I recently encountered an issue that caused me a bit of confusion. JavaScript was not calculating a modulus in the same manner that Windows Calculator or Visual Basic was. At first I had thought this to be a bug, but after doing a bit more research I discovered that it was actually giving the correct answer and it was the Microsoft products that were giving me the wrong answer. To help illustrate this issue, open up your Windows Calculator and enter 1.47 MOD 0.05 and then look at the result. Now in your browser’s address bar enter javascript:alert(1.47 % 0.05); and press return. Notice the difference? Windows gives you a nice whole number to work with, and when you crunch the numbers in your head it makes sense.

So what’s the solution? It’s rather simple, actually. Since the issue only pops it’s head up when you’re working with decimals, all you have to do is multiply it by the correct power of 10 and then do your calculations. Once you have a result, divide it again by the same power of 10 and you have the answer. So for example, in Canada lately there’s been a lot of talk about the Royal Mint wanting to stop making pennies and as a result all transactions will be rounded to the nearest 5 cents. So lets look at a function that could be used to round a value down to a 5 cent increment:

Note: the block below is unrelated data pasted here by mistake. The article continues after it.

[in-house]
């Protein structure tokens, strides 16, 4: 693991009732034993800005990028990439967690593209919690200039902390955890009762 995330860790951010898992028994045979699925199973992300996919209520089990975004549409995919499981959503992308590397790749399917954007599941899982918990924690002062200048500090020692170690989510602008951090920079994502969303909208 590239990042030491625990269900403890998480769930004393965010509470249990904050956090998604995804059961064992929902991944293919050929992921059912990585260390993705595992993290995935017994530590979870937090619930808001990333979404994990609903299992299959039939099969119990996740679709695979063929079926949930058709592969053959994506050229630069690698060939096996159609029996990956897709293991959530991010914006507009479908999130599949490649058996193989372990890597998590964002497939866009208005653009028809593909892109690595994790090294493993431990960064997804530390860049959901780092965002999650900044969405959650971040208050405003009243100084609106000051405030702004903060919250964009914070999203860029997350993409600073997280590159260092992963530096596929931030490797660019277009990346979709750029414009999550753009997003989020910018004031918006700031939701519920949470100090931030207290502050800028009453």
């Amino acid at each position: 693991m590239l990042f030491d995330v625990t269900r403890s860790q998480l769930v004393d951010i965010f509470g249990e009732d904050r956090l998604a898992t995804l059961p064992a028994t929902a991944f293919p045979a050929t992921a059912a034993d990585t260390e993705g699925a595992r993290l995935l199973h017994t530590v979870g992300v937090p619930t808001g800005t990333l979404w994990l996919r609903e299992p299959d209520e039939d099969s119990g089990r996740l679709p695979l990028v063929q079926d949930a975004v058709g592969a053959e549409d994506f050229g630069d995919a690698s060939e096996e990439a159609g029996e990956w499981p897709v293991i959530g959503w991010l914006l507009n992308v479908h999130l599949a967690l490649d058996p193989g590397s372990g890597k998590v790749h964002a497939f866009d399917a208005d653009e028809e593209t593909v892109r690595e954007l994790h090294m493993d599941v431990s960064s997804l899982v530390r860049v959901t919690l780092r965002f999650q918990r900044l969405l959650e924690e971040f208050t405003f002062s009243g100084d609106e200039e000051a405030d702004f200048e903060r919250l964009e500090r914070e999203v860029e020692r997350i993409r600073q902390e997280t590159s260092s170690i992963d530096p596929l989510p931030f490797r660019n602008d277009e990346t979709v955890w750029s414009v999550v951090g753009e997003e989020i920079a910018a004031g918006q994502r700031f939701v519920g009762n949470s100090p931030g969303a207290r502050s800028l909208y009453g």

```
// Enter a value in dollars and cents, such as 4.97 or 1.91
var value = prompt("Please enter an amount","Amount");
var balance_remainder = 0;
var balance_sign = 1;

if(isNaN(value)) {
value = 0;

} else {
// NOTE: JS calculates a modulus on floating point numbers differently than some languages
//       The solution is to multiply currencies by 100 before getting the modulus and then dividing the answer by 100

// Strip the negative off for now so it doesn't screw with the calculations
if(value < 0) {
balance_sign = -1;
value = value * -1;
} else {
balance_sign = 1;
}

// Calculate the remainder
balance_remainder = (value * 100) % 5;
balance_remainder = balance_remainder / 100;

// Strip off the remainder
if(balance_remainder > 0) {
value = value - balance_remainder;
value = Math.round(value * 100) / 100;
}

// Re-sign the value
value = value * balance_sign;
}